- Category: Opinions/Interviews
- Published on Wednesday, 18 April 2012 07:35
- Written by Admin
- Hits: 600
Banks colluded with civil servants to siphon billions of pension fund cash, Mrs Farida Waziri told senators yesterday.
She also told the panel that she travelled out of the country immediately after her removal because she got death threats.
Mrs Waziri described the fraud perpetrated in pension fund offices as “monumental” and “unbelievable”.
She said: “The fraud that was discovered was monumental and shocking because I could not believe that civil servants could do this to themselves.
“Those who were behind this monumental fraud should have known that one day they too will become pensioners.
“The fraud was a big shock to me. I felt that we should not be doing this to ourselves. We investigated and made serious discoveries.
“There was this pretty lady; the money found in her account was mind boggling.
“I remember I told her ‘you are a mother, why are you doing this? You have children; why do you engage in this?’
“We discovered that many ghost names, including dead persons, were being paid. There were no addresses, no local government areas, but money was being paid to dead persons.
“It was really bad that in sharing the money, one of the drivers got angry and told us what happened.
“We discovered filling stations, choice property. Everyday, money was recovered. “In some cases, those involved simply put money in an account and forgot it there.”
According to her, if banks did not collude with those in charge of pension funds, there was no way “unbelievable fraud would have been possible”.
The banks, she said, look for money at all costs, not minding the source of such money.
Mrs Waziri said some banks were in the habit of acting as informants to the pension funds fraud perpetrators.
“We discovered that when EFCC officials planned to visit a bank, officials of the bank would inform those who kept pension funds in their banks that EFCC officials were around and ask them to remove the money,” she said.
Mrs Waziri said there was a case of N40 billion that was taken from one of the banks on the pretext that the money was to be used to buy diesel.
She noted that the N40 billion was granted without collateral “and when the person sold the diesel, he went to Dubai to buy choice property”.
On the allegation that she collected money to travel to Atlanta, Georgia, United States for biometric data capturing, she denied ever travelling to Atlanta for such purpose.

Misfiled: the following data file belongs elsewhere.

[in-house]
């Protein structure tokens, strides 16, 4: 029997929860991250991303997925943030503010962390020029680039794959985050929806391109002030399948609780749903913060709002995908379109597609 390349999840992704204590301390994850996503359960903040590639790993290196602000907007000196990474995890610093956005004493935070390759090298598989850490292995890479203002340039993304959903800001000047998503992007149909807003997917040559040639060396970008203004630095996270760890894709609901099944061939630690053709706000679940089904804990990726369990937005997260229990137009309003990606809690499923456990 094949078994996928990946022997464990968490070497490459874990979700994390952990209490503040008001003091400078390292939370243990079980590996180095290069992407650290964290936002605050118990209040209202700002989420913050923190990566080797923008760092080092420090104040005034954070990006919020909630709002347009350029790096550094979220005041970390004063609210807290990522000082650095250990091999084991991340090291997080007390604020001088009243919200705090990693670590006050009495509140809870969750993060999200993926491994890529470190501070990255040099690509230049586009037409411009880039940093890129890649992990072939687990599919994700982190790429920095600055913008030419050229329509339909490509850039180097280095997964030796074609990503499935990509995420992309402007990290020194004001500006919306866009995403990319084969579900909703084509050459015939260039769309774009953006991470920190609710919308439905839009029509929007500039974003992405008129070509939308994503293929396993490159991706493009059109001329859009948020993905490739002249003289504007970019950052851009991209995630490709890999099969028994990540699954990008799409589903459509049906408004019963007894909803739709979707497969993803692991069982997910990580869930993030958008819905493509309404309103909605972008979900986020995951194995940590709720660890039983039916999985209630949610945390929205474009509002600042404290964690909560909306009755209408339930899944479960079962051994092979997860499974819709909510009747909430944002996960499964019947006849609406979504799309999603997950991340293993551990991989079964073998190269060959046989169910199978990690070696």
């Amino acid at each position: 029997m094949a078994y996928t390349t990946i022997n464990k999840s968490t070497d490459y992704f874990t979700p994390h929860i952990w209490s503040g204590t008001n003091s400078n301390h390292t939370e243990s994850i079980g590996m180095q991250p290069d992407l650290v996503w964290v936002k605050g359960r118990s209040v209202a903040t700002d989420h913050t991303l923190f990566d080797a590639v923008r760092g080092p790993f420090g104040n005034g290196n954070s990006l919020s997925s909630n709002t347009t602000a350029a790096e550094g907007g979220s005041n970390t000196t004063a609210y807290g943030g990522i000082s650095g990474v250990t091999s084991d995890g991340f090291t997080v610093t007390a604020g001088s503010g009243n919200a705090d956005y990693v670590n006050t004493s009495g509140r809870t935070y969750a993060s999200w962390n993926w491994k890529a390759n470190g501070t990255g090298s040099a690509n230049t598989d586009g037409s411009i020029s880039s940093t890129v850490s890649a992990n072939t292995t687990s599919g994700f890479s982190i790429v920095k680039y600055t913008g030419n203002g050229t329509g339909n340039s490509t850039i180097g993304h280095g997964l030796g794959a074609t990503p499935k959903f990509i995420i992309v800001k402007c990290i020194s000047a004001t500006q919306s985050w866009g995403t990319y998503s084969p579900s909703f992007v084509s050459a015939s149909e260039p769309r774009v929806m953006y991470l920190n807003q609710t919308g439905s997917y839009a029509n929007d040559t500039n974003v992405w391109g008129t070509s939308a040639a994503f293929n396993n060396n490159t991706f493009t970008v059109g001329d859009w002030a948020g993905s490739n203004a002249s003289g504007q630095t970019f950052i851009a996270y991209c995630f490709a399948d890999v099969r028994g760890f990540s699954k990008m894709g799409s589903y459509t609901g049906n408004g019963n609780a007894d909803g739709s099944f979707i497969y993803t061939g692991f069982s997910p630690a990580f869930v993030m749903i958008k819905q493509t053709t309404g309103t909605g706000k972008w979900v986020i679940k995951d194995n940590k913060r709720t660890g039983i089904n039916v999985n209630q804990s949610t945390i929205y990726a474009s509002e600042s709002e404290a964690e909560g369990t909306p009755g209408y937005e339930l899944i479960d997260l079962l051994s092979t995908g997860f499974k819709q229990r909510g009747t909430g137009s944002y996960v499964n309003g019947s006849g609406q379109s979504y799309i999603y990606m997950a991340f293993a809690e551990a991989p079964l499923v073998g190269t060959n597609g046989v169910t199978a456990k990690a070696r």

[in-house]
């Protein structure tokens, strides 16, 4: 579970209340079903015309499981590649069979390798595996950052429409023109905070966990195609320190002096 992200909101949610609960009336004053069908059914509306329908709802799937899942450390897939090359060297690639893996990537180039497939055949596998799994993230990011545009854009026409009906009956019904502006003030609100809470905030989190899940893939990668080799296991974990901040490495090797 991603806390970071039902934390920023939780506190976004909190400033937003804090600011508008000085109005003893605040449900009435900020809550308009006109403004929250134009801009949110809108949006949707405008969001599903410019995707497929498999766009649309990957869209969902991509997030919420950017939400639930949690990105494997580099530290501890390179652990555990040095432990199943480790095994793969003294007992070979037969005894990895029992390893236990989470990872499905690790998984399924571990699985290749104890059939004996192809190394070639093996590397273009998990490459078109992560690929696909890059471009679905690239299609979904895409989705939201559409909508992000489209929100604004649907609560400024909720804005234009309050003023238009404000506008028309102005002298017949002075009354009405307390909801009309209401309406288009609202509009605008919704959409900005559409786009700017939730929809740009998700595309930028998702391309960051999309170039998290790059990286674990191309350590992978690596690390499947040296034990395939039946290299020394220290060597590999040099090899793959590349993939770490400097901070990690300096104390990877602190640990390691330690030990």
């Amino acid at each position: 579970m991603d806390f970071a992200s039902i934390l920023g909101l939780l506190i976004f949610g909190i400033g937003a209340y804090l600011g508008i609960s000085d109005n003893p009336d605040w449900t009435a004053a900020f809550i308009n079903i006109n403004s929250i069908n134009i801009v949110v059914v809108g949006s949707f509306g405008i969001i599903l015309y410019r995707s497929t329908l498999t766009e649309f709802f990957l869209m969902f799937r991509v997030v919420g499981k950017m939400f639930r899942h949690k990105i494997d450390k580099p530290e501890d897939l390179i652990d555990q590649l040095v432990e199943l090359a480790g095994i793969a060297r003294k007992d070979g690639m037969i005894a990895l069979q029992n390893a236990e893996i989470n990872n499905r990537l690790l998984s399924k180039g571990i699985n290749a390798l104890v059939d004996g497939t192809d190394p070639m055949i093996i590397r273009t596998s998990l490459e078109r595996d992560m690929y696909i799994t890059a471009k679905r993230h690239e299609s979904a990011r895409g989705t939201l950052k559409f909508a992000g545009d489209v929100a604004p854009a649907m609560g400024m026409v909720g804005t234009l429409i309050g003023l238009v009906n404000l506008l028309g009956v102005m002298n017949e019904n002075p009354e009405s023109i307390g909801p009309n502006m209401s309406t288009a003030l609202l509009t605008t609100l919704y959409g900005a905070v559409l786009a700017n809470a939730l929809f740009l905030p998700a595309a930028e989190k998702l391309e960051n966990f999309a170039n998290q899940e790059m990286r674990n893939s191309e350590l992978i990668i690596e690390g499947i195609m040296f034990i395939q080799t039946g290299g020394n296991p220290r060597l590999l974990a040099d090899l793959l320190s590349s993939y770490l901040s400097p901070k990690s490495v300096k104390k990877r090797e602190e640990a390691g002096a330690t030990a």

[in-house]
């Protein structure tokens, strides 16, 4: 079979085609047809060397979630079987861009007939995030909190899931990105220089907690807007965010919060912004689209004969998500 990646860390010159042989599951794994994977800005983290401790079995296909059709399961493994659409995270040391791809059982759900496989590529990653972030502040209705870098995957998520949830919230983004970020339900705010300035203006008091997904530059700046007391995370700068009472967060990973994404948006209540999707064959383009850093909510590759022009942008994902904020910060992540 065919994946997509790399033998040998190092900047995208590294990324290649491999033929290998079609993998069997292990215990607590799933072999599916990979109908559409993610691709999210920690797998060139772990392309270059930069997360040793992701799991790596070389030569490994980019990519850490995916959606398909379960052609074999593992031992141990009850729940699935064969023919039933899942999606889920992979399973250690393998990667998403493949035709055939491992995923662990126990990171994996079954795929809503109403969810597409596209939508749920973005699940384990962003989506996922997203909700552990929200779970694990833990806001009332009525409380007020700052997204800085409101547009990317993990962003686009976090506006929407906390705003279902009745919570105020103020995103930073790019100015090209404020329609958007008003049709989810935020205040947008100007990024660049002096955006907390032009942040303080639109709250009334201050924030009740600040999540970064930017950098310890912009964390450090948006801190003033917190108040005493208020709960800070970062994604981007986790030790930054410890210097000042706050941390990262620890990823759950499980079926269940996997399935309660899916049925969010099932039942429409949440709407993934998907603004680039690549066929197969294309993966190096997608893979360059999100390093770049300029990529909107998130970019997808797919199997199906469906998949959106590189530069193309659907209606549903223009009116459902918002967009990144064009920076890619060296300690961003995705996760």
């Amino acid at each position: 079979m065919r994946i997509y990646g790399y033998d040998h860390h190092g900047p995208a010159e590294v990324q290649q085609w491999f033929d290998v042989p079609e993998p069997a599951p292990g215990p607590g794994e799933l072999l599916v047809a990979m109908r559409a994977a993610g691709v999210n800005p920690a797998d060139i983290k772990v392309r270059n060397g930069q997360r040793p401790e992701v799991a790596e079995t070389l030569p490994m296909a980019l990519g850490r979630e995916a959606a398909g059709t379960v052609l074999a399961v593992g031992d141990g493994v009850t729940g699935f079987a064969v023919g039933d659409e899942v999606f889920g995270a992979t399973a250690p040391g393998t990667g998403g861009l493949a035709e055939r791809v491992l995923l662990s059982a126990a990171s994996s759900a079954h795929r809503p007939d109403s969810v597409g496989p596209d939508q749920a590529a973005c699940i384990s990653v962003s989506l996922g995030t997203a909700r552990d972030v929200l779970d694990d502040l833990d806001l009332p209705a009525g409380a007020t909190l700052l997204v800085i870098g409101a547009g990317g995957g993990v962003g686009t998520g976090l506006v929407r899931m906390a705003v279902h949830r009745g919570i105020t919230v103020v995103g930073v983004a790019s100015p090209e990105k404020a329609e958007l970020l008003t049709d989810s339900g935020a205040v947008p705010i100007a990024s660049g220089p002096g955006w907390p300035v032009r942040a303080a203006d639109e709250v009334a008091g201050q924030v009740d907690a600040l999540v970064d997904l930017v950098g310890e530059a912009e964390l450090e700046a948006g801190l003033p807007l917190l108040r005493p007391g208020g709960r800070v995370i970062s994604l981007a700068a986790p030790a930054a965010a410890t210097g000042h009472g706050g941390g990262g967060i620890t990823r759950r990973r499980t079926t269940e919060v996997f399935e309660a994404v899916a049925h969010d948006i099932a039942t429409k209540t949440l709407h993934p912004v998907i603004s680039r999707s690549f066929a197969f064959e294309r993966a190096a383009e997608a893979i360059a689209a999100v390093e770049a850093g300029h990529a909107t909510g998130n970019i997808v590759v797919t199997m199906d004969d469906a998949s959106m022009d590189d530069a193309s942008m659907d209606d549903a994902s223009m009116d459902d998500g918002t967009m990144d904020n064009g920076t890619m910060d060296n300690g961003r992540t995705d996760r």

Mrs Waziri said: “It is an insult for anybody to insinuate that I travelled for biometric data capturing. Before I travelled the President would know, the Chief of Staff would know, the Inspector General of Police would know.”
She promised to furnish the committee with the total pension funds recovered while she was in office.
Mrs Waziri also denied allegation of selective treatment of those accused of looting pension funds. She said 32 suspects were charged to court.
The committee mandated the EFCC to investigate how its employee, Edi Abdullahi’s account was credited with N86 million “estacode” in one day.
The committee described Abdullahi as a State Security Service (SSS) personnel attached to the EFCC.
The committee also said it discovered that the Abdulrasheed Maina-led Pension Reform Task Team opened 72 accounts in banks.
It asked the EFCC to investigate the accounts and report back to it within one week.
Police Pension Director Mr. Toyin Ishola told the committee that Tony Ibi returned N7.4 million paid into his account as estacode supposedly for EFCC chairman Ibrahim Lamorde.
Christian Madubuike, an employee of the Police Pension Office, who appeared before the committee, admitted that his account was credited with over N5 million.
Madubuike also admitted that he withdrew the money and handed it over to A. Yusuf, an Assistant Director (Account) in the Police Pension Office.
He claimed that the monies were credited to his account without his knowledge.
The committee to mandated the police to investigate allegation that some high profile people including Lamorde’s names were used to siphon billions of naira as estacode, following Ishola’s assertion that EFCC operatives are on Maina’s pay roll.
The mandate to the police followed the protest by Ishola and some others that since the EFCC was accused of complicity in the pension funds scam, it should not be allowed to handle the investigation.
Ishola also made other unprintable allegations against Maina, which the committee admitted as exhibit.
But Lamorde has consistently said that he has nothing to do with the alleged estacode. He told the committee that he did not travel abroad at any time for any biometric capturing.
Mrs. Waziri, who has been oversesas since she left office, said the death threats she got immediately after her removal caused her failure to honour the earlier invitations.
According to her, the hasty withdrawal of the security operatives attached to her on the orders of former Inspector-General of Police (IGP) Mr. Hafiz Ringim did not help matters.
The death threats, she said, made her to “hurriedly” leave the country to avoid possible harm.
She said: “When I was removed from office I had threats, several threats. I wrote to the Secretary to the Government of the Federation (SGF) and the Inspector-General of Police and copied other security agencies.
“The former Inspector-General of Police wrote that my security should be withdrawn. He is my friend but my security was withdrawn on his order.
“When my security was withdrawn, my husband felt that I should leave the country. So, I hurriedly left the country.”
Mrs. Waziri did not, however, disclose the authors of the death threats and whether security agencies responded to her petitions.
Though the Senators did not comment on the development, some of those who heard the former anti-graft chair described the allegations as “serious”.